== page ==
One of the things I like about March Madness (aside from watching Duke lose early) is that your cheering experience isn’t dependent on what city you’re in. Yes, if your alma mater made it (Penn predictably did not), or the team you grew up cheering for (Michigan State!) does well, it’s extra fun. But for the most part, you could walk into almost any bar in any city and half of the people there will be cheering for the same team as you.
Professional sports are a bit of a different story. It is generally accepted that a person will pick a city and support that city’s teams. So if I told you that I’m from Detroit and am a huge Red Wings fan, you’d likely assume that I’m also a Lions, Tigers, and Pistons fan, right?
Well you’d be wrong! Just like I can’t give you a straight answer when you ask where I’m from, the teams I’m a fan of come from hither and thither:
Hockey: Detroit Red Wings
Baseball: Cleveland Indians
Football: Chicago Bears
Basketball: I don’t really like the NBA, but if pressed I’d say I’m a fair-weather Detroit Pistons fan.
I know it seems like a random and far-flung list, but these are my teams and I love them. Probably more than is healthy.
The big downside to this is that since I don’t live in any of these cities, I never, ever get the home team experience. Modern technology and a little extra money makes it possible to watch most games, which I greatly appreciate, but there’s more to being a fan of a team than just watching the games.
For instance, having that fan camaraderie with everyone else in the city. In Chicago, the Bears’ fan base was what turned me into such a huge fan. When people ask how I became a Bears fan, all I can do is shrug and say I caught Bear fever. They didn’t even make it into the playoffs that year (2007), but I was at their last, essentially meaningless game and sat as a part of a sell out crowd in -10* weather that was screaming like it was the Super Bowl. I was hooked, and have remained so.
Most of the time my experience is the exact opposite. Always cheering for the visiting team means always being the enemy. The Chicago White Sox and the Cleveland Indians are division rivals, which was nice because it meant I got to go to a lot of games. However, the Indians’ record for games I have attended is 0-many, and I soon grew to pretty much hate the White Sox (this has since diminished into a sort of “warrior ethic” situation). But no hate can compare with what I feel for the Chicago Blackhawks, who are rivals with the Red Wings. I won’t go into too much detail, but I can tell you I was the angriest person in Chicago when they won the Stanley Cup in 2010. And here in San Francisco, I’m a lone Red Wing in a sea of Sharks fans, which is a team that I have a begrudging respect for but also thoroughly dislike.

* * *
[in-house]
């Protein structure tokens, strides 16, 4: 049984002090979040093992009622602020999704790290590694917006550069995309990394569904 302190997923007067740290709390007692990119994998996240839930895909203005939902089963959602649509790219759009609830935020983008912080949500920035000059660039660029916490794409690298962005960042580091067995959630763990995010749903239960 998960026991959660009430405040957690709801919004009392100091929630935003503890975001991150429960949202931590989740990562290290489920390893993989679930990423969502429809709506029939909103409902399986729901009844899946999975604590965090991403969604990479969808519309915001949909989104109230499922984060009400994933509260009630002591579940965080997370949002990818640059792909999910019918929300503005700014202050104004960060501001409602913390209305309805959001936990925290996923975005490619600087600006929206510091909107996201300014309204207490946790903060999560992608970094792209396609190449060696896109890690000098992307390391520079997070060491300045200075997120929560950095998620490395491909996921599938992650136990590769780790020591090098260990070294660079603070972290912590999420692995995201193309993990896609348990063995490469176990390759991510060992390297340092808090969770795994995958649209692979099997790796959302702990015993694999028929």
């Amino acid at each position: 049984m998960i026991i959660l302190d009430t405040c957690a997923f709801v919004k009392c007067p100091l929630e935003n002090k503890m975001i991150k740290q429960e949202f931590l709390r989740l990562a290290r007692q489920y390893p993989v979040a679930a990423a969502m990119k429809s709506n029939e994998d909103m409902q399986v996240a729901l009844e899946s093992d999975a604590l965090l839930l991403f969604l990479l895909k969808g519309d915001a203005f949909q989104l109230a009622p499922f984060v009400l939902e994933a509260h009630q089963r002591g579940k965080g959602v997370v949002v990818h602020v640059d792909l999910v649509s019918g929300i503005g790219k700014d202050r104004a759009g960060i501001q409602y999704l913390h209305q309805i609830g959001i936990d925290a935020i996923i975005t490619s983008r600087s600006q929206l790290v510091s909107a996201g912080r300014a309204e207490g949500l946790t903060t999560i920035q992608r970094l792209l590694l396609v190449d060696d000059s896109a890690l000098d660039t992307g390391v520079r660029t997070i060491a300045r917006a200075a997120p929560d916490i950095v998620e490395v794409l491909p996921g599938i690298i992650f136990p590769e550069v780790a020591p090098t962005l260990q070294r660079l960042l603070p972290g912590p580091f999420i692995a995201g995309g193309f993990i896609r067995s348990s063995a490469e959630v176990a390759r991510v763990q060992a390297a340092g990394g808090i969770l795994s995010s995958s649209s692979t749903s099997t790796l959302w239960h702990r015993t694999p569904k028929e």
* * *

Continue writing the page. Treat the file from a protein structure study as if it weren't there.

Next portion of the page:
I don’t dislike any of the teams in Boston. (In fact, I kind of came to an understanding with the Patriots last year because I had Wes Welker on my fantasy team.) But I wonder how it’ll be to be a huge sports fan in Boston who is not a huge Boston sports fan. I know I’ll follow my usual patterns of trying to get the best tickets I can when my teams come to town and ponying up the cash for the extra sports networks and MLB.tv. Hopefully I will find special Red Wings and Bears bars and make my own little network of fans so we can feel a little bit like we’re rooting for the home team together. And who knows, maybe one of these Boston teams will worm its way into my heart (as a #2 team, of course).
And if anyone knows where the Red Wings fans hang out in Boston, please let me know! The playoffs start the weekend after I get there!